Got a storage question? Stephen is your guy. He’s had quite a bit of experience in storage technology, and his blog is a great way to find out more information about what he sees as the tends and technology that will drive the market. He’s also an Apple fan, so there’s a lot of good information about Macs and iDevices. He’s also a driving force behind GestaltIT and the Field Day series for engineers to get some one-on-one time with vendors in a non-pitch environment. Just be warned: You better bring your ‘A’ game to the Field Day. And leave the Magic Quadrants at home.
Ivan wrote the book on MPLS. No, really. His blog is very technically focused on the challenges of newer networking technology, especially in the realm of the datacenter. He’s got a wonderful take on many of the things that we’re going to see becoming bigger and bigger in the next few years. He also has a series of webcasts that he puts on to help explain this up-and-coming technology. Head on over and dig into the mountain of info he’s got available.
For those of you dipping your toes in the water of the networking world, your first stop should be PacketLife. Stretch has done an outstanding job of gathering lots of great information together in one spot and making it easily digestible. In addition, he has downloadable content in the form of “cheat sheets” that you can print out and refer to during your studies. The true gem, however, is the community lab. Stretch has put together a collection of routers, switches, and phones and he makes it available for no charge to those that register and schedule time on his racks. If you can’t afford your own equipment and need a place to study, you should surf on over and register.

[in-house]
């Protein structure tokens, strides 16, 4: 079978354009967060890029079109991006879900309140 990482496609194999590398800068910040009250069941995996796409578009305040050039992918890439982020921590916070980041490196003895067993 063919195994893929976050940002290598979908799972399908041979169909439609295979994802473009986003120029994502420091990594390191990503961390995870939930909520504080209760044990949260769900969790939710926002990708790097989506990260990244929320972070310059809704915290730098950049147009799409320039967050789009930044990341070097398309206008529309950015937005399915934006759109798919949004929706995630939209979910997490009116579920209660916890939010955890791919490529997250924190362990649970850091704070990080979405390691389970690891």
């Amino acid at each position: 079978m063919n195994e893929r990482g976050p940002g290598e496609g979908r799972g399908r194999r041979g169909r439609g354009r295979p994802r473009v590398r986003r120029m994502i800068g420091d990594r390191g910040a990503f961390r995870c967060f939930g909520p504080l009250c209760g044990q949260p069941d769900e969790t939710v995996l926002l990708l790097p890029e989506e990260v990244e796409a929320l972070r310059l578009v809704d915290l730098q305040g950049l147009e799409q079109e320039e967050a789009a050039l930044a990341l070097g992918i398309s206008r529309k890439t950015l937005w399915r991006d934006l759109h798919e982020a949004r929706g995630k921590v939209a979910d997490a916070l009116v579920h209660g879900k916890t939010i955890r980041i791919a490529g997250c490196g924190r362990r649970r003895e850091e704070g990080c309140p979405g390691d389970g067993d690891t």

I’m a big fan of the Network Therapy blog because it tends to deal with some of the more esoteric ideas behind networking. Rather than focus on the technical, Matthew looks at the thought processes behind what we do and questions some of our basic beliefs and conceptions. I also like that his posts are of the longer variety. They are well constructed and quite interesting to read when you get the chance. I can almost see myself lying on a leather couch while Matthew asks, “So, tell me about your network…”
Matthew recently moved his blog over to http://www.insearchoftech.com/, so update your bookmarks and head over there to get your daily dose of network therapy.
Jeff is a fellow Tech Field Day delegate and has a great blog that is heavy on data center content. He’s got a lot of great stuff about the Nexus 7k switches and setting up various technologies in the data center. He also sprinkles in some great posts about his home CallManager Express setup and chasing the CCIE: Service Provider lab. If you are at all interested in how a data center networking guy does his thing, by all means head over and check him out.